AUSTIN HILL is an emerging American voice on talk radio and in national publications such as U.S. News & World Report and Townhall.Com. Focused on addressing culture-defining questions, Hill has an M.A. in the philosophy of religion and ethics from Biola University.


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Product Details

  • Paperback: 160 pages
  • Publisher: Northfield Publishing; New Edition edition (May 1, 2010)
  • Language: English
  • ISBN-10: 0802484565
  • ISBN-13: 978-0802484567
  • Product Dimensions: 6 x 0.4 x 9 inches
  • Shipping Weight: 8 ounces (View shipping rates and policies)
  • Average Customer Review: 4.4 out of 5 stars  See all reviews (11 customer reviews)
  • Amazon Best Sellers Rank: #187,368 in Books (See Top 100 in Books)

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Customer Reviews

Most Helpful Customer Reviews

12 of 12 people found the following review helpful By Tim H. on June 6, 2010
Format: Paperback
Capitalism's reputation has taken a beating in light of the recent financial crisis. According to politicians and pundits from both sides of the spectrum, capitalism is to blame. Not so, say Austin Hill and Scott Rae, who argue in their book that capitalism is our best bet. In fact, according to Hill and Rae, capitalism "remains the preferred economic system, even the necessary economic system, for any society that upholds a true sense of human rights."

Hill and Rae approach economics from a distinctly Christian perspective, showing capitalism to be both consistent with and supported by the Bible's teachings. Contrary to some, the sharing of goods as described in Acts does not advocate socialism. The sharing of goods was voluntary, as opposed to forced. Moreover, the authors show that economics itself is deeply intertwined with moral issues. Economic conditions can act as a powerful motivator either to encourage or discourage virtuous conduct. "[B]e honest and ask yourself: Is it ever more difficult to be the kind of spouse or parent that one aspires to be, when the economy is slow and personal finances are scares? ... [W]hen finances are plentiful, can the enjoyment of material goods enable a person to avoid or neglect other important areas of their relationships? And a final question... can economics impact one's relationship with their God."

Several misconceptions about capitalism are also dealt with. These include myths such as "The rich get richer at the expense of the poor," "Capitalism is based on greed," and "Capitalism leads to overconsumption and materialism.
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This book is an outstanding presentation of arguments in favor of the free market system from a Biblical and moral perspective. Capitalism, the much maligned economic system, is attacked from many sides, often from a moral or religious perspective. The authors provide excellent counterarguments showing it to be not only compatible with a Biblical worldview, but the most compatible system. The bottom line is that capitalism should be judged by available alternative systems, not by an ideal system that does not exist in real life. That is unfortunately what many so often do. The book is not exhaustive, but is a good starting point in a defense of the free market system. One of the takeaways in the book is that the free market provides the best opportunity to elevate the truly needy out of poverty. It really is a must read for Christians to get a better understanding of economic issues. I hope the authors eventually develop this topic even further.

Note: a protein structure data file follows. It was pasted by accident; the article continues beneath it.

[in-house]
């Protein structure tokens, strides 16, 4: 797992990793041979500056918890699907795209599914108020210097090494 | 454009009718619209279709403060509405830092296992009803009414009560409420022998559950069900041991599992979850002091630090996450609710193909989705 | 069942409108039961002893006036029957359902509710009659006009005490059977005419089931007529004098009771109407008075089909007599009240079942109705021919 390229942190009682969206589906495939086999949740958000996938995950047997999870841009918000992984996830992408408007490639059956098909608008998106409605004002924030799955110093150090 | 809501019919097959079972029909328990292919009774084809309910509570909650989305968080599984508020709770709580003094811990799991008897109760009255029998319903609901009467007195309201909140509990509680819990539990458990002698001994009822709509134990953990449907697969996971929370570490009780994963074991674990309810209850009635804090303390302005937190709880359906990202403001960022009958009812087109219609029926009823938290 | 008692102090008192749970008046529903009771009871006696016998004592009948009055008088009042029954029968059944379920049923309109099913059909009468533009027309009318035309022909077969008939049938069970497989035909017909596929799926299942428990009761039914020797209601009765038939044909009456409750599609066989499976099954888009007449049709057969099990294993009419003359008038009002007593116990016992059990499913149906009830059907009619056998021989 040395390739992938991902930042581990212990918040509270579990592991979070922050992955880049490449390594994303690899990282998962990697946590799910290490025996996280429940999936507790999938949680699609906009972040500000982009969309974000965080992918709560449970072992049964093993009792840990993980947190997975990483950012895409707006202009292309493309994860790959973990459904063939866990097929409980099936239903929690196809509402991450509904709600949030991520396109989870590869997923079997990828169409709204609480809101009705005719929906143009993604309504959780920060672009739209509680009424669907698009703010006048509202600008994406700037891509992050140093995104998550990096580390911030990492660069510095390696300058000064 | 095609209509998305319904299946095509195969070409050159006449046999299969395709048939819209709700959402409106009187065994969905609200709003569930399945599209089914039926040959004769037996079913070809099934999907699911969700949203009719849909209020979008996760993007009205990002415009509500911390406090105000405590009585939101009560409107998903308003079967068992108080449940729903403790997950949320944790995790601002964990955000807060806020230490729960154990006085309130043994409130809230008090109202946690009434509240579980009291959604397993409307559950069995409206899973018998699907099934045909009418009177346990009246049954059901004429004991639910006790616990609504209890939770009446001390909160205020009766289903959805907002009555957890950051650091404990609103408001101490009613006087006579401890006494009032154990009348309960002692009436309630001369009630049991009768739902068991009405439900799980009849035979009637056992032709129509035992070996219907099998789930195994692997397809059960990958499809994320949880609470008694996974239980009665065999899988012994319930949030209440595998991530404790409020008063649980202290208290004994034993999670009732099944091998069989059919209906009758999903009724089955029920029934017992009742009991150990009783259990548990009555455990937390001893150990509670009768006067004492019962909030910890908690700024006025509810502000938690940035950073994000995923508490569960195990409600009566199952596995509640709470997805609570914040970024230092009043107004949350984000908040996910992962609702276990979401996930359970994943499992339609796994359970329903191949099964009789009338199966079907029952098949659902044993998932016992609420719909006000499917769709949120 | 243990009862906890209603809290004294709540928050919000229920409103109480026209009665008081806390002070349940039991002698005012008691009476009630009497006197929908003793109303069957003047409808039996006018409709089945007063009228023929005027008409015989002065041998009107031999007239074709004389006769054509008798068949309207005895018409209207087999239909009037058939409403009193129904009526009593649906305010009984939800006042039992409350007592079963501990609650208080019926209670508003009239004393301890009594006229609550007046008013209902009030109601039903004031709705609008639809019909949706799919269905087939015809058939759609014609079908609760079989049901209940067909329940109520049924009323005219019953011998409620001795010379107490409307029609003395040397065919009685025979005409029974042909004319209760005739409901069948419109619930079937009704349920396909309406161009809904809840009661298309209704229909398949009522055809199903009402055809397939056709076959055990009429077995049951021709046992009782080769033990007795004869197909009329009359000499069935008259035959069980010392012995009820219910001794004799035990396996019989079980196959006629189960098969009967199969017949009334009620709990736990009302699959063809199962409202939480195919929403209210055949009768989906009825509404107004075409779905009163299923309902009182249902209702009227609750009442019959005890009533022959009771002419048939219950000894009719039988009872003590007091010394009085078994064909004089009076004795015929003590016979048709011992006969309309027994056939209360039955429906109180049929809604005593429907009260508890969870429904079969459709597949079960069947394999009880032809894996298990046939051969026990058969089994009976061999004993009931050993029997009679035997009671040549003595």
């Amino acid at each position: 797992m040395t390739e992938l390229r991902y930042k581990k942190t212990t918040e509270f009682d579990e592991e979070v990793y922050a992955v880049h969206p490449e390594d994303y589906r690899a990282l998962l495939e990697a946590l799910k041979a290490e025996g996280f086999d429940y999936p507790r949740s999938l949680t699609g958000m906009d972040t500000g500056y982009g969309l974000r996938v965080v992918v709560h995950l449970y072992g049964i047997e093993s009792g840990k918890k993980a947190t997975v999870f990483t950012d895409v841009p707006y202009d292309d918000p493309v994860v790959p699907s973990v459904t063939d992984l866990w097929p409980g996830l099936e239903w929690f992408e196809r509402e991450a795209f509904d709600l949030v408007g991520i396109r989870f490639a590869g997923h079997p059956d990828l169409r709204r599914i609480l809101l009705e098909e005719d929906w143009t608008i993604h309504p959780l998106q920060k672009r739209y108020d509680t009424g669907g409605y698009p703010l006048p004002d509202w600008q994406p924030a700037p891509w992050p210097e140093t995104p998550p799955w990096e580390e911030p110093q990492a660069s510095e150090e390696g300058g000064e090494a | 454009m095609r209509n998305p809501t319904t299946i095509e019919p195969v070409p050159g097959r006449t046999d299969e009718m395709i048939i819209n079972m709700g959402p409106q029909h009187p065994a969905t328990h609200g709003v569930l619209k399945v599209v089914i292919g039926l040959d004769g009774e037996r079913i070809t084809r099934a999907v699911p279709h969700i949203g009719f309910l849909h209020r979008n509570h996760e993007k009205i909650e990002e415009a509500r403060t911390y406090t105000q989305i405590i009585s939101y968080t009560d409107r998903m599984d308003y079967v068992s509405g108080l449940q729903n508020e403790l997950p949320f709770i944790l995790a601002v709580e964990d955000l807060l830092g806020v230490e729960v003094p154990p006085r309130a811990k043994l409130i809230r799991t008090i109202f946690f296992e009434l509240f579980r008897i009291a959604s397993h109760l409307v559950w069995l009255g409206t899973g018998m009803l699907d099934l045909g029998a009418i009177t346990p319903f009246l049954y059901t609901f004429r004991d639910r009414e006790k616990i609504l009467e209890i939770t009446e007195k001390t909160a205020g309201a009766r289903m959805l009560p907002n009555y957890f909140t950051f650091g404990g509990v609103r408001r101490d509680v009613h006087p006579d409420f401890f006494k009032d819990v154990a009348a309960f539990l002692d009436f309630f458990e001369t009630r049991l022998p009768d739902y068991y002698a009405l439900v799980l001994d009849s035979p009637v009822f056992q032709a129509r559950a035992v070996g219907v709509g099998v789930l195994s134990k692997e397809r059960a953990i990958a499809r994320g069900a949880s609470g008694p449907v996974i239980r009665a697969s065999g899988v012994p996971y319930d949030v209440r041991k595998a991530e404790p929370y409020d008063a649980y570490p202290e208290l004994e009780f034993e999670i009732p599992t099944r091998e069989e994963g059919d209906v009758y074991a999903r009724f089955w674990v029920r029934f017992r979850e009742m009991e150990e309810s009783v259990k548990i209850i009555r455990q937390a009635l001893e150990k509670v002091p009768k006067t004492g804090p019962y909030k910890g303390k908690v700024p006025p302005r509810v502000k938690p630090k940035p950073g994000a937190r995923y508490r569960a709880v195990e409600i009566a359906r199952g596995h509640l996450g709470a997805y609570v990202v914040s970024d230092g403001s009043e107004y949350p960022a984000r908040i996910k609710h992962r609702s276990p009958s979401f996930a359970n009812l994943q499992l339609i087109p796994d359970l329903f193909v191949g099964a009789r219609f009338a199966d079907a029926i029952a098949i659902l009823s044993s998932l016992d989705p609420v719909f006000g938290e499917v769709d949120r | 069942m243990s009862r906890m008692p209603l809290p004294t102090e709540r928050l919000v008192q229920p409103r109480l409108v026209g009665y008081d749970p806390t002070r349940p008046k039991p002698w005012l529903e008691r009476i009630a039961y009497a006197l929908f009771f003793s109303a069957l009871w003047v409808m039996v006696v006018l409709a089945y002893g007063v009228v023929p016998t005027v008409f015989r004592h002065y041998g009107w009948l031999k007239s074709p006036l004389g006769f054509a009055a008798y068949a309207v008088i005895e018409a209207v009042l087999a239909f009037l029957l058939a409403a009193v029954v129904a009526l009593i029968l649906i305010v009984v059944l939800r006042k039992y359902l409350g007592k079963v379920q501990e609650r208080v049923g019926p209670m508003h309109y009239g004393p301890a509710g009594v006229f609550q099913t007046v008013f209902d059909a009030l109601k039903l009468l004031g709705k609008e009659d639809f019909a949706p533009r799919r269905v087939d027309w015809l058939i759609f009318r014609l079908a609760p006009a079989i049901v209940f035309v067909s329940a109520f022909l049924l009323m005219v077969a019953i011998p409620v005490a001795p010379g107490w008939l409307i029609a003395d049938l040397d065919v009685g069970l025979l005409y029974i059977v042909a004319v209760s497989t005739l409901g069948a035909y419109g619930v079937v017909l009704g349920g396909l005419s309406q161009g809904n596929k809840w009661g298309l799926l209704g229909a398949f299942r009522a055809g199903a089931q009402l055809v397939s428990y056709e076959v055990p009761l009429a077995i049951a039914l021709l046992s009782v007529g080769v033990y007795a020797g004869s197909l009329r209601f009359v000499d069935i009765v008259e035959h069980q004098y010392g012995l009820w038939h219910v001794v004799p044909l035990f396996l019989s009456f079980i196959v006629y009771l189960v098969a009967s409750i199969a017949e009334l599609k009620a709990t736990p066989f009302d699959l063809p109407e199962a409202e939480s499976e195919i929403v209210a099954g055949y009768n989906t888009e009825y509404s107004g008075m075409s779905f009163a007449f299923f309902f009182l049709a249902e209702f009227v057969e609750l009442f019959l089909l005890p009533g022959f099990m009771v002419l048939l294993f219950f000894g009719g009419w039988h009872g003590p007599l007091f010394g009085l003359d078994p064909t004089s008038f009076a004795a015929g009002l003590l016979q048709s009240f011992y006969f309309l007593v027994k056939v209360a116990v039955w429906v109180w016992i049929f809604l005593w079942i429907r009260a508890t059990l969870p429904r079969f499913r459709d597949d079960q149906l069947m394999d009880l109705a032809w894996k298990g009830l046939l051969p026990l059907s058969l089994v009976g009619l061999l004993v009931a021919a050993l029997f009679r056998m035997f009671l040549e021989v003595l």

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3 of 3 people found the following review helpful By Orville B. Jenkins VINE VOICE on December 20, 2011
Format: Paperback
The title of this volume intrigued me, especially the phrase "Moral Case." I was afraid this would be another simplistic attempt to baptize historical cultural capitalism with a Civil-Religion form of American popular cultural Christianity. But the title skews our expectation. This book is not an apologia for religious economics, but rather a balanced look at what has happened in the US and reasons why it has happened.

I discovered this was a responsible, thoughtful, measured discussion taking into account several viewpoints, critically and constructively. These authors discuss openly the excesses and the moral problems of doctrinaire capitalism, and propose a refined, responsible market system that will encourage entrepreneurship, creativity and competition while maintaining moral integrity and benefit for the common good. They look at historical economies and societies, and especially provide a good analysis of the biblical foundations for a just society in which the poor and powerless are cared for and protected.

Modern urban Americans will benefit from the good analysis they provide of the ancient agricultural and tribal society providing the context of the Hebrew moral culture reflected in the practical Torah laws guiding Israel. This discussion will be an instructive source for pastors and church leaders. Hill and Rae do not write as theologians sacralizing secular economics. They do not write as politicians soliciting the support of uncritical religious patriots.

They analyze religious streams in politics and economics as well as economic or political doctrine involved. They reference social philosophy and the theories underlying the development of the American experiment.
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5 of 6 people found the following review helpful By TooM on August 3, 2010
Format: Paperback Verified Purchase
Hill and Rae have written an excellent, concise overview of Capitalism. They not only lay out a positive case for Capitalism but answer the contemporary and popular criticisms of it, e.g., "it's all about greed" and "the rich get richer and the poor get poorer." The book has many positives, including up-to-date illustrations and examples, philosophical and theological analysis, and accessibility to a wide audience (both the acamadecian and the non-acamadecian). This book is highly recommended for undergraduate college courses that deal with the philosophy of politics, worldview, and even intro to philosophy. Also, those in the Christian church would highly benefit from reading this text; one could easily use it for a study in the church, which is desperately needed.